Splash time at the pool
The neighborhood pool: For many, the thought of summer days there brings memories that engage all the senses.
The smell of chlorine and sunscreen. The sound of children’s shouts and splashing water and a clattering diving board bouncing back after a young teen has performed an artful cannonball. The sight of colorful bathing suits and puffy white clouds building into afternoon thunderstorms that send everyone for cover. The taste of hot soda from a can and salty chips eaten with wet hands. The heat of a white concrete pool deck on bare feet after it has baked all day under the summer sun.
Yes, the neighborhood pool is a place where memories are made.
But to the folks in Western Branch who are members of the Marlin Club, the neighborhood pool is also a home away from home, a second family, and an investment in the future.
“It’s a nice little quiet spot here in the woods,” said Ali Dowson, the pool’s general manager. “It’s a good place to hang out and relieve some stress.”
The Marlin Club has been around since 1968, the year after a group held a meeting to gather interest. About 125 families — enough to attract banks willing to finance construction — said they would be interested.
“This whole idea started out as a concept by the neighbors that lived in the community,” said David Liles, a founding member and former board member. Don Chantry was one of the main ones spurring his neighbors on.
“There was not much in Western Branch at the time,” Liles said. “There was nothing else out here to do, particularly in the summer months — certainly no outdoor swimming facilities.”
The club started with a pool, a wading pool and a one-story bath house. A lean-to to sell drinks and snacks was added, and the bath house later received a second floor, which now includes the manager’s office and an adult lounge. Later, a full concession building with equipment for hot food service was added.
The concession building once held dances and holiday parties during the off-season; these days, the wildest it gets in there is when kids take a break from the pool to play foosball. Tennis courts were added in 1976.
These days, about 220 families are stockholders, treasurer Robin Elms said.
“This is a huge staple here,” she said. The club started a swim team in the 1980s, which still has a huge following and competes locally against rival Churchland and others.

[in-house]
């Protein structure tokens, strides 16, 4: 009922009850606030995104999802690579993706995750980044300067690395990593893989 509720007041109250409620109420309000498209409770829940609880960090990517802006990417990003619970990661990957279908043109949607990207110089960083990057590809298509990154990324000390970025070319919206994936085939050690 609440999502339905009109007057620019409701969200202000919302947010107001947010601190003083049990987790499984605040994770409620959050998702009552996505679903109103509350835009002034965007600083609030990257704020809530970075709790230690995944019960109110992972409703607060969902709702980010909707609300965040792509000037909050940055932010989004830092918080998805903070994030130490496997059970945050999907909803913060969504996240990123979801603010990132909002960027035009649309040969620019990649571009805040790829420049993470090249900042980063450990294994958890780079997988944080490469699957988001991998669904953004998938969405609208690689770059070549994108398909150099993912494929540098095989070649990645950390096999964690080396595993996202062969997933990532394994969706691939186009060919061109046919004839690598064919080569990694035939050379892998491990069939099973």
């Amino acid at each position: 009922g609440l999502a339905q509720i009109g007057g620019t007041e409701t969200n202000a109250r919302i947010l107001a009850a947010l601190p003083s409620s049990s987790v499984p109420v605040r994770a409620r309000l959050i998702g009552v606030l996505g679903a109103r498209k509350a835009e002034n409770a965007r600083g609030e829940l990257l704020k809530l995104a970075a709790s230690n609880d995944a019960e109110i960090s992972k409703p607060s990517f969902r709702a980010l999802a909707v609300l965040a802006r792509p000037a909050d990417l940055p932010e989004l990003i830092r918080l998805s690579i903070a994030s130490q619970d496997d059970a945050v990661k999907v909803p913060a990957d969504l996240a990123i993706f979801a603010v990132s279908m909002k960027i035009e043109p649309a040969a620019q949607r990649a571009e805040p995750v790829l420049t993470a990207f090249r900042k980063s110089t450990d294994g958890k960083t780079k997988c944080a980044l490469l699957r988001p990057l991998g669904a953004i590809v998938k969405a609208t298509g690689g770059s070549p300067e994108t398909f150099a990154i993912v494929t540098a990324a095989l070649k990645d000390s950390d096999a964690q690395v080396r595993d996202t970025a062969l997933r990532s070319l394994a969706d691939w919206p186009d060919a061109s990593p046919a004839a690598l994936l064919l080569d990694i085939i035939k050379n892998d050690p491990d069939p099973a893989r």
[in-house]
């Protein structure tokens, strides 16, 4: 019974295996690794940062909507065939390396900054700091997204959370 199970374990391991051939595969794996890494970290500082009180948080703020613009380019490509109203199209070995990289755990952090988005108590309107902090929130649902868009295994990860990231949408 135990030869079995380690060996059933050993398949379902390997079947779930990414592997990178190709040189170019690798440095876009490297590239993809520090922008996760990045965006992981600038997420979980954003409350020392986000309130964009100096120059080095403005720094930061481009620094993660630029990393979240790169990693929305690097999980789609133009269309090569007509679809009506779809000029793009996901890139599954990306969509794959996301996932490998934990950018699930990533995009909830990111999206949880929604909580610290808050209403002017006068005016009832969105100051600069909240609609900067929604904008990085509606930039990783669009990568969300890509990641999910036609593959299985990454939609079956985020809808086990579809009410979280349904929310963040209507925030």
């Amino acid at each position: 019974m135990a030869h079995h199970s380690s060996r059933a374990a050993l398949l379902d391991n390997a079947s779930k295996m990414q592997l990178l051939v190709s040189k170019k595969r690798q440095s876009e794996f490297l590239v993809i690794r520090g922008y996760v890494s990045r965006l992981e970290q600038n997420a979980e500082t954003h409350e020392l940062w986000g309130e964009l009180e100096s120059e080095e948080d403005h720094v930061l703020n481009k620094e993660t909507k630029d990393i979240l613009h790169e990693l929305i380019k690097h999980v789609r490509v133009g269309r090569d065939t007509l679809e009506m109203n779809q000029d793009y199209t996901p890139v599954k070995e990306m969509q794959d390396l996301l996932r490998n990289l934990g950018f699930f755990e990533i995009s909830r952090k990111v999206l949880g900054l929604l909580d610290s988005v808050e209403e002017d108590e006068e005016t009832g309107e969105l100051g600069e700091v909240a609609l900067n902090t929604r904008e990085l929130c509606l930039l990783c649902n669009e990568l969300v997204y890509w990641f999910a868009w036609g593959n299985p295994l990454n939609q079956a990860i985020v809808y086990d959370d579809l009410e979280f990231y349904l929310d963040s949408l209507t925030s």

Measuring from 3 to 12 feet deep, the pool features one-meter and three-meter springboards and a slide. With a 265,000-gallon capacity, it takes a week to fill in the spring. There’s also still a wading pool for the little ones.
The Marlin Club has now served multiple generations of members, and many of those who grew up coming to the pool, such as Dowson, now work there. She went from a member, to a swim team member, to a doorkeeper, to working the concession stand, to being a lifeguard and swim coach, and to assistant manager and finally manager.
She’s soon to depart the position, though, having recently graduated college and preparing to head for a new job at Johns Hopkins Hospital in Baltimore.
“It’s neat to me that we’re training up kids,” Elms said.
Liles called the club “the social hub of Western Branch for kids of all ages.” And it bears out that reputation.
“There are so many members that have put pools in their backyard, and they find the kids still want to come up here, because this is where their friends are,” Elms said.
But it’s far more important than just a hangout spot. Liles points out one simple reason why.
“Heaven knows how many people’s lives have been saved by teaching kids how to swim,” he said. “You never know when that effort and the benefit of it will show.”
Liles said many volunteers through the years have helped keep the club afloat.
“There’s a number of people that step up to volunteer time and talent the club doesn’t have to pay for,” he said. “It takes an army of people. You do have to have a passion and a commitment.”
Those volunteers include the board of directors, which currently is manned by Elms, Evan Pierce, Ted Miller, Frank “Chip” Beale, Scott Butcher, Cathy Tarr, Debbie Rogers and Jason Hunsberger.
Dowson added that the club’s impact on Western Branch can never be fully measured.
“It’s an investment in the future,” she said.